Moderate use of alcohol may reduce causes of death, study says
Apparently, having a drink or two every now and then may not be so bad.
A study from the University of Texas Medical Branch (UTMB) in Galveston and researchers in China has found that light to moderate alcohol drinking may reduce all causes of death, the Texas Medical Center said in a release.
The researchers drew from a national survey by the Centers for Disease Control in which 30,000 people were questioned about their drinking and smoking habits and health status. The results conveyed that causes of death across the board were reduced in moderate to light drinkers, particularly in women, people who were older or middle-aged, and non-Hispanic whites, the release said. However, the study suggested that heavy drinking can increase risks for all causes of death, particularly cancer.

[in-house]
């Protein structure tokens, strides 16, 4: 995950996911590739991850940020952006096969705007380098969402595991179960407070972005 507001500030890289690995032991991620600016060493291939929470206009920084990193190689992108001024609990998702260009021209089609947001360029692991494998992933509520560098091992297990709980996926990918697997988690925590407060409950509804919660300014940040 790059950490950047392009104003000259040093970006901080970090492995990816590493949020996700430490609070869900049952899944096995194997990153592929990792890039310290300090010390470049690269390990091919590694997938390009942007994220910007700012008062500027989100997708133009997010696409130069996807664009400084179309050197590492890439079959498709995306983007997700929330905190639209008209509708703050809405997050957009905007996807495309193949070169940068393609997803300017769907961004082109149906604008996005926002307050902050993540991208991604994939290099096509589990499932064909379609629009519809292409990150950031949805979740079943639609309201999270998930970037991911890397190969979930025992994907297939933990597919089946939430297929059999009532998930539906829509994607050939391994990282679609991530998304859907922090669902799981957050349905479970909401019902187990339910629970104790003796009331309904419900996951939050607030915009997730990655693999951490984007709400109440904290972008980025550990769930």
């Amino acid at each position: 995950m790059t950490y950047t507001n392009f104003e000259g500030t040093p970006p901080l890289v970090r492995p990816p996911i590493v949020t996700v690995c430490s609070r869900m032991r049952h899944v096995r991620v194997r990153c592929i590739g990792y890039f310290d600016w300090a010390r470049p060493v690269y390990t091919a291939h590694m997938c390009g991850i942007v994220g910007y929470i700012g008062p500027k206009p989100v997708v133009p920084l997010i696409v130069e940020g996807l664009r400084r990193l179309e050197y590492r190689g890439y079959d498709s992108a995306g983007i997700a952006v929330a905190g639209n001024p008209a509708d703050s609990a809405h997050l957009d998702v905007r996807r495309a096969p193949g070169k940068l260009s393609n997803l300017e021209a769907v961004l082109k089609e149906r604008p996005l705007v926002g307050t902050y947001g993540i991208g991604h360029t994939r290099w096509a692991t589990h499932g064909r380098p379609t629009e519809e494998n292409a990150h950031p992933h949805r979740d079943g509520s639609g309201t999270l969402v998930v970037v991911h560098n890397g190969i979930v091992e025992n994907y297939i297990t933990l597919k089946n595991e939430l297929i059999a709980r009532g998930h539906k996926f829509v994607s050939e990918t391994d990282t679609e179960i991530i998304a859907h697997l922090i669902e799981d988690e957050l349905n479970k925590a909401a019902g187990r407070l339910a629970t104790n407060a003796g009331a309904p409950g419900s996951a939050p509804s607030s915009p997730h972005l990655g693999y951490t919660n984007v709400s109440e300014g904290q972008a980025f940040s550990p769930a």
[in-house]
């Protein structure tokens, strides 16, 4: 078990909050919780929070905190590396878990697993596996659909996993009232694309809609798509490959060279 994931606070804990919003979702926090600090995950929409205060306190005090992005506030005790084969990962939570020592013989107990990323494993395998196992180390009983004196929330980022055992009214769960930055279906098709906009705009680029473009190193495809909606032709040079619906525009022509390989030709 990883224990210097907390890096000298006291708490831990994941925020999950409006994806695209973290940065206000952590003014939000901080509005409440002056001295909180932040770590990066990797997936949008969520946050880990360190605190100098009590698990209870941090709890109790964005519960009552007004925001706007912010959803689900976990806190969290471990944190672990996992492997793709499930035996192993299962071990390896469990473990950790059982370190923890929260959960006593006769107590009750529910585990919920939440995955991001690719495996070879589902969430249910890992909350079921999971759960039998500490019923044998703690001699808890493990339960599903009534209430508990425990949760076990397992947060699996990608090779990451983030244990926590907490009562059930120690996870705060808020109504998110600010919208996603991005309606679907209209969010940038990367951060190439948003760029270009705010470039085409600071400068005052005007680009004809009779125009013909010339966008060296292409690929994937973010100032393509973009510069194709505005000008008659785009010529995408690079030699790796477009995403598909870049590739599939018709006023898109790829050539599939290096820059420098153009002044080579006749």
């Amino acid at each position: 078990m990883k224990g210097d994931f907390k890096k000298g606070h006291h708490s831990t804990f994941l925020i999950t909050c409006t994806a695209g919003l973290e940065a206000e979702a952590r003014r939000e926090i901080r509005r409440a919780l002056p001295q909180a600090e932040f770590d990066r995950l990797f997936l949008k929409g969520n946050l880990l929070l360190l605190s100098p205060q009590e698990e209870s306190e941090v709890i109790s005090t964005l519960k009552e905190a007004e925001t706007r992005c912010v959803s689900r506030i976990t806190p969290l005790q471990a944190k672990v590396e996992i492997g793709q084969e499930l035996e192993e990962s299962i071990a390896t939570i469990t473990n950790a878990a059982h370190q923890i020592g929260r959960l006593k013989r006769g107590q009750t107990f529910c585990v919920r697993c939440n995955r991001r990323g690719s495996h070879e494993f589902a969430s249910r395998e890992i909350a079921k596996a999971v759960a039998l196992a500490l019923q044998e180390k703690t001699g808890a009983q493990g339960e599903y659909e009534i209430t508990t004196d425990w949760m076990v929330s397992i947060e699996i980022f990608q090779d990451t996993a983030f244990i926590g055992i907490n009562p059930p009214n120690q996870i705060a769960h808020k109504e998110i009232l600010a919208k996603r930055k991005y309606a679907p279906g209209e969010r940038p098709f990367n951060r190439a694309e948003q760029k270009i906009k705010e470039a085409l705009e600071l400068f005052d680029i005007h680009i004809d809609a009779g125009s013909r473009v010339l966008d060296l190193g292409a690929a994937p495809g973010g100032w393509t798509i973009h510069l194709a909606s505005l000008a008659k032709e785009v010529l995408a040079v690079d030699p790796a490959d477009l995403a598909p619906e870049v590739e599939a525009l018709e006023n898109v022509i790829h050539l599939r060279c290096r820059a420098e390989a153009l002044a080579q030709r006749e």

“When health care professionals make recommendations on drinking for individuals or groups of people, they should be mindful of the balance between the protective and harmful health effects of lightly or moderately drinking alcohol,” S. Phani Veeranki, senior author of the study and UTMB assistant professor of epidemiology in the department of preventive medicine and community health, said in the release. “On the other hand, heavy drinkers should be reminded that drinking is harmful to their health.”
The findings of the research were published the Journal of The American College of Cardiology, the release said.
Organizations in this story
Texas Medical Center 6550 Bertner Avenue Houston, TX - 77030